William Merritt Chase
(1849-1916)

William Merritt Chase is recognized as one of the foremost American artists of the late nineteenth and early twentieth centuries. Celebrated for an eclectic body of work that cuts across subject matter, technique, and media, he was also a revered and influential teacher. Chase prized his artistic versatility and actively cultivated a flamboyant public persona that complemented the astonishing flexibility with which he shifted from one style to another.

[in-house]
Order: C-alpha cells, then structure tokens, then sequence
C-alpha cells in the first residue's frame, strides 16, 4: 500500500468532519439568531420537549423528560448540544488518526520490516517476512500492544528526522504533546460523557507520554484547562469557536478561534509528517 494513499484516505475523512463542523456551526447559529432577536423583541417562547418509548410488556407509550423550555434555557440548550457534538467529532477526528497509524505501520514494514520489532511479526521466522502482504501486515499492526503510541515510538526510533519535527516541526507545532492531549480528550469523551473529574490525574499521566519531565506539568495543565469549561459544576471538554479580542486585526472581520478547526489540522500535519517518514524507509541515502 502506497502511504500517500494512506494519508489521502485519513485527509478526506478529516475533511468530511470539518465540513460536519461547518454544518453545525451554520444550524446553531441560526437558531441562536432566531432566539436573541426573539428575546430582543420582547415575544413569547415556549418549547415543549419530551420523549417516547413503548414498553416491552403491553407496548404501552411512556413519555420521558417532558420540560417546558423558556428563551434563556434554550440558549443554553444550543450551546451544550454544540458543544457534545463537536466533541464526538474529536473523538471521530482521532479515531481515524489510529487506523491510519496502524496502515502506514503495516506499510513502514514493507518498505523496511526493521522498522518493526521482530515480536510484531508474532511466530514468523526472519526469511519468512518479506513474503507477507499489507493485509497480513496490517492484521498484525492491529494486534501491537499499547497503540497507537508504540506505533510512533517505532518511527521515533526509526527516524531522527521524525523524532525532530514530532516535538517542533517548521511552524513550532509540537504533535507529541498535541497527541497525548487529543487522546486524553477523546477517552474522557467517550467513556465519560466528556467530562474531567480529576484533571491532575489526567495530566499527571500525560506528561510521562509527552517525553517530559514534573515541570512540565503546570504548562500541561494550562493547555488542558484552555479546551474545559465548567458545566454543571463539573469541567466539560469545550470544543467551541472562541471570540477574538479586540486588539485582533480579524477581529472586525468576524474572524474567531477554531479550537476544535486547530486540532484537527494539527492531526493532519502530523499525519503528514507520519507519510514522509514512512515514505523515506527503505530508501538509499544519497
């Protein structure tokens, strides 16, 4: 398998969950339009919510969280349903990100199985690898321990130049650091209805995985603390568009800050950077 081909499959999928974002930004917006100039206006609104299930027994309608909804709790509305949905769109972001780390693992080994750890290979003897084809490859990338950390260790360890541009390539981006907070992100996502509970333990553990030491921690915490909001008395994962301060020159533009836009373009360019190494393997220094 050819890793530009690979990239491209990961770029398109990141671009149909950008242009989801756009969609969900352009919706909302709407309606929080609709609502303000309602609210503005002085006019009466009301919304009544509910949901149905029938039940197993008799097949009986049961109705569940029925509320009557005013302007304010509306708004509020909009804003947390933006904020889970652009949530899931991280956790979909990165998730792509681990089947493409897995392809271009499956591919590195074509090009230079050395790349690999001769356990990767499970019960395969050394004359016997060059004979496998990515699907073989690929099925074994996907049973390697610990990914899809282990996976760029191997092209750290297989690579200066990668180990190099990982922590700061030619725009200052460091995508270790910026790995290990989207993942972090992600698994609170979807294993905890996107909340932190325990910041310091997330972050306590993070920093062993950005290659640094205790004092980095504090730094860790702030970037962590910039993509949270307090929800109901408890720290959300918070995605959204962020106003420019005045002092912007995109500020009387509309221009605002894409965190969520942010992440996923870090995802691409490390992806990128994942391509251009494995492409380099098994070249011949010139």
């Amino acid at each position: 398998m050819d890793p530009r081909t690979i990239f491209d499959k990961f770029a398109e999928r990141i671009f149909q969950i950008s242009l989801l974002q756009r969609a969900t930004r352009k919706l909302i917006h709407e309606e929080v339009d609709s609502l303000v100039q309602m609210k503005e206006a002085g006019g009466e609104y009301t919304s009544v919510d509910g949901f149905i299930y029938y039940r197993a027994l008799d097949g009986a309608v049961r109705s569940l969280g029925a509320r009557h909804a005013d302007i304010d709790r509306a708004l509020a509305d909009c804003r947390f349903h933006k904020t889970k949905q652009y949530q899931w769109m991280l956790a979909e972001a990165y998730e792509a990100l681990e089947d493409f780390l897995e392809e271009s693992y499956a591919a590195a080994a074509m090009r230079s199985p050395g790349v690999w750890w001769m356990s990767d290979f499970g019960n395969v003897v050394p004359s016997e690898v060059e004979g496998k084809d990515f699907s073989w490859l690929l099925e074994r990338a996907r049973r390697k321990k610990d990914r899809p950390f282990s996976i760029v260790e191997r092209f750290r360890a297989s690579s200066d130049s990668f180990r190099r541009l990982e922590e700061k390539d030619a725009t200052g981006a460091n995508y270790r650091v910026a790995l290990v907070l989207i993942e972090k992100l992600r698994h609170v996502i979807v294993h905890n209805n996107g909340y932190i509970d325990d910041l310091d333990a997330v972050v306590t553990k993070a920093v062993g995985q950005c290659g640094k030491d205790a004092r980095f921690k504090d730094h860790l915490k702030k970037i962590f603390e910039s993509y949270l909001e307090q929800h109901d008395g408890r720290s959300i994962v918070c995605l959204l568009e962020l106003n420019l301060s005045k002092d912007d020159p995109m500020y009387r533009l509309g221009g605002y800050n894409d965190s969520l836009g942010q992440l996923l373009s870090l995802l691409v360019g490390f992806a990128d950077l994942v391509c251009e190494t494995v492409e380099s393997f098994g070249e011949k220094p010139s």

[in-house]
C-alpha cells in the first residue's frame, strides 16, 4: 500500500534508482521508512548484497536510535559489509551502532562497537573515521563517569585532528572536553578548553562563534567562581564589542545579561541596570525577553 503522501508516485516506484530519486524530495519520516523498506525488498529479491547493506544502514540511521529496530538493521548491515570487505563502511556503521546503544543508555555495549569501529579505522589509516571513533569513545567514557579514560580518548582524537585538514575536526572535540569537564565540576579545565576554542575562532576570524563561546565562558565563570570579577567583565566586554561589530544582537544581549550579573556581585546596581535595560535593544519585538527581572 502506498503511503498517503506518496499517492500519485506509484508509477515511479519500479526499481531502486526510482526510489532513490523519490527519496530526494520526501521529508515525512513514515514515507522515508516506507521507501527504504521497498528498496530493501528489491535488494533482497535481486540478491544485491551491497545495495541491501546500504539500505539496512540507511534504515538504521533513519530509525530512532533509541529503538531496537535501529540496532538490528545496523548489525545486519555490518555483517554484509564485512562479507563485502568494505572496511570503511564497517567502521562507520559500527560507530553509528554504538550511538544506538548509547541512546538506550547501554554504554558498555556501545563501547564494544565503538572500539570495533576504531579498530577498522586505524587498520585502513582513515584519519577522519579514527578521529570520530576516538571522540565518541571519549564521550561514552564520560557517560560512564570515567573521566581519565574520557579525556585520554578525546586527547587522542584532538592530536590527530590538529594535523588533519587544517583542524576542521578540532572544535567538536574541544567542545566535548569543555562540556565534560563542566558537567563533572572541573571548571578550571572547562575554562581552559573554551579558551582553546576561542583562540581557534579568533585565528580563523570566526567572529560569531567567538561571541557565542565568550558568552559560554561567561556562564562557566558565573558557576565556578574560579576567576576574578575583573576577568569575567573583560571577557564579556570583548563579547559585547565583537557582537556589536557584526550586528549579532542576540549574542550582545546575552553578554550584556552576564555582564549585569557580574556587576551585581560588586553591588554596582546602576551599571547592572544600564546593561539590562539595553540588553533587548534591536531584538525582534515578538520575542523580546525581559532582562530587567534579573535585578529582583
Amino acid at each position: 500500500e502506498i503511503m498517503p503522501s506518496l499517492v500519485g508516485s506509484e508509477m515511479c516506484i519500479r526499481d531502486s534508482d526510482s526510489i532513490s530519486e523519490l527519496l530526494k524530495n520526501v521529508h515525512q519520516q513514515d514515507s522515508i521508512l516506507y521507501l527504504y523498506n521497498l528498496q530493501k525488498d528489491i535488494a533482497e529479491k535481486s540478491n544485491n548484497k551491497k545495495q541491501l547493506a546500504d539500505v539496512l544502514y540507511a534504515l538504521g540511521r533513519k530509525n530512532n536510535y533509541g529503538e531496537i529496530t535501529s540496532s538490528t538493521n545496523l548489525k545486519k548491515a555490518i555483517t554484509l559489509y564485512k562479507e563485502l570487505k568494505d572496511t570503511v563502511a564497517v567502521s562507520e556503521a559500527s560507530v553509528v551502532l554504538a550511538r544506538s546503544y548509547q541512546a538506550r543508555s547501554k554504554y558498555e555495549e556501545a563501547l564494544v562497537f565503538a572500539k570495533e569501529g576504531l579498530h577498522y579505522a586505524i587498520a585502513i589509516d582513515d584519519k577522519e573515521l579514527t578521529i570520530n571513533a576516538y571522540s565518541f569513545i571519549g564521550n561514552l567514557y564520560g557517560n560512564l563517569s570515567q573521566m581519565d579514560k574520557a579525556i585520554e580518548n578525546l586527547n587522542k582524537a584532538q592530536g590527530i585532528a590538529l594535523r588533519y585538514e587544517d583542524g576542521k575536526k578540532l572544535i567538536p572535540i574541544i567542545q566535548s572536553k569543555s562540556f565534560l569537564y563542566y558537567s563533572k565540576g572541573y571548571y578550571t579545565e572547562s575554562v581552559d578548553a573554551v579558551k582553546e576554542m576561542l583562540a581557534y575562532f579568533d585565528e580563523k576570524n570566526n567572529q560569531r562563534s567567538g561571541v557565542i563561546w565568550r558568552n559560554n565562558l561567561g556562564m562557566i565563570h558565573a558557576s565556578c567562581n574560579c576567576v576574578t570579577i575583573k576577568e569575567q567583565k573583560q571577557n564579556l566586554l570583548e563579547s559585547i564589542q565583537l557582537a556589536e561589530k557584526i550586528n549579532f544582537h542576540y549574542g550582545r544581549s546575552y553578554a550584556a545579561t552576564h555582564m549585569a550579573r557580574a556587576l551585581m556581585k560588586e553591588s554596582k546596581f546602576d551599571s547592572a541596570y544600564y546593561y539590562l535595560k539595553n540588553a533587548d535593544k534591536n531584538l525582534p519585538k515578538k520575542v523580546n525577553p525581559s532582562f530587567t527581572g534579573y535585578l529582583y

He trained first with Barton S. Hays in Indianapolis before studying abroad at the Royal Academy in Munich, where he met his future friends and travel companions Frank Duveneck and John Twachtman. Though he was first recognized for his still lifes, Chase painted a range of subjects including landscapes, cityscapes, studio interiors, and portraits in both oil and pastel. His wife and his children were frequently featured in his works. Chase’s style found affinity in the French Impressionists’ brushwork and treatment of light. He became a late member of “the Ten American Painters” and opened the Chase School of Art, which would later be renamed the Parsons New School for Design.